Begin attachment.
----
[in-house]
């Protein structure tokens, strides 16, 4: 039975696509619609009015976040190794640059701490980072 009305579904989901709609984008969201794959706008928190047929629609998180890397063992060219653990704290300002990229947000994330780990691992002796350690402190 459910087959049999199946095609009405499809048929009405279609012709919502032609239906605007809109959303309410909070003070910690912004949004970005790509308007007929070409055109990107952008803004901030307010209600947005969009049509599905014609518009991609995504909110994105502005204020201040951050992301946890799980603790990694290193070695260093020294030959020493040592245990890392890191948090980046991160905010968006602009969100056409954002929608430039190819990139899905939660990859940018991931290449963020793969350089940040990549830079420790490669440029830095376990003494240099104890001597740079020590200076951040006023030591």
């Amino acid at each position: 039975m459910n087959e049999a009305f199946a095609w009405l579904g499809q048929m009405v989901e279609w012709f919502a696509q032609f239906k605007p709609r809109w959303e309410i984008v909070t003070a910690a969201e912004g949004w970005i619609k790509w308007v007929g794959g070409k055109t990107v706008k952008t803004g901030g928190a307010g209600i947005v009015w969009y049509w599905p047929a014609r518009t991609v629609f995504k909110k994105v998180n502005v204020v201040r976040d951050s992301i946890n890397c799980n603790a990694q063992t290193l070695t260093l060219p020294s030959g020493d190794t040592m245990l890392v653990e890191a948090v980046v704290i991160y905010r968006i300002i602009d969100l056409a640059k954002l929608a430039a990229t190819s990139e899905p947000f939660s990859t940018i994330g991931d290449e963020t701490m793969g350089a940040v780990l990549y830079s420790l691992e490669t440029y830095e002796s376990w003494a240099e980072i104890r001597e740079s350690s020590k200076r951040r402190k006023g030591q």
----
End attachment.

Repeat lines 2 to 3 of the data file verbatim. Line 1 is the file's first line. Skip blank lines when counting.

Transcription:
């Protein structure tokens, strides 16, 4: 039975696509619609009015976040190794640059701490980072 009305579904989901709609984008969201794959706008928190047929629609998180890397063992060219653990704290300002990229947000994330780990691992002796350690402190 459910087959049999199946095609009405499809048929009405279609012709919502032609239906605007809109959303309410909070003070910690912004949004970005790509308007007929070409055109990107952008803004901030307010209600947005969009049509599905014609518009991609995504909110994105502005204020201040951050992301946890799980603790990694290193070695260093020294030959020493040592245990890392890191948090980046991160905010968006602009969100056409954002929608430039190819990139899905939660990859940018991931290449963020793969350089940040990549830079420790490669440029830095376990003494240099104890001597740079020590200076951040006023030591």
């Amino acid at each position: 039975m459910n087959e049999a009305f199946a095609w009405l579904g499809q048929m009405v989901e279609w012709f919502a696509q032609f239906k605007p709609r809109w959303e309410i984008v909070t003070a910690a969201e912004g949004w970005i619609k790509w308007v007929g794959g070409k055109t990107v706008k952008t803004g901030g928190a307010g209600i947005v009015w969009y049509w599905p047929a014609r518009t991609v629609f995504k909110k994105v998180n502005v204020v201040r976040d951050s992301i946890n890397c799980n603790a990694q063992t290193l070695t260093l060219p020294s030959g020493d190794t040592m245990l890392v653990e890191a948090v980046v704290i991160y905010r968006i300002i602009d969100l056409a640059k954002l929608a430039a990229t190819s990139e899905p947000f939660s990859t940018i994330g991931d290449e963020t701490m793969g350089a940040v780990l990549y830079s420790l691992e490669t440029y830095e002796s376990w003494a240099e980072i104890r001597e740079s350690s020590k200076r951040r402190k006023g030591q």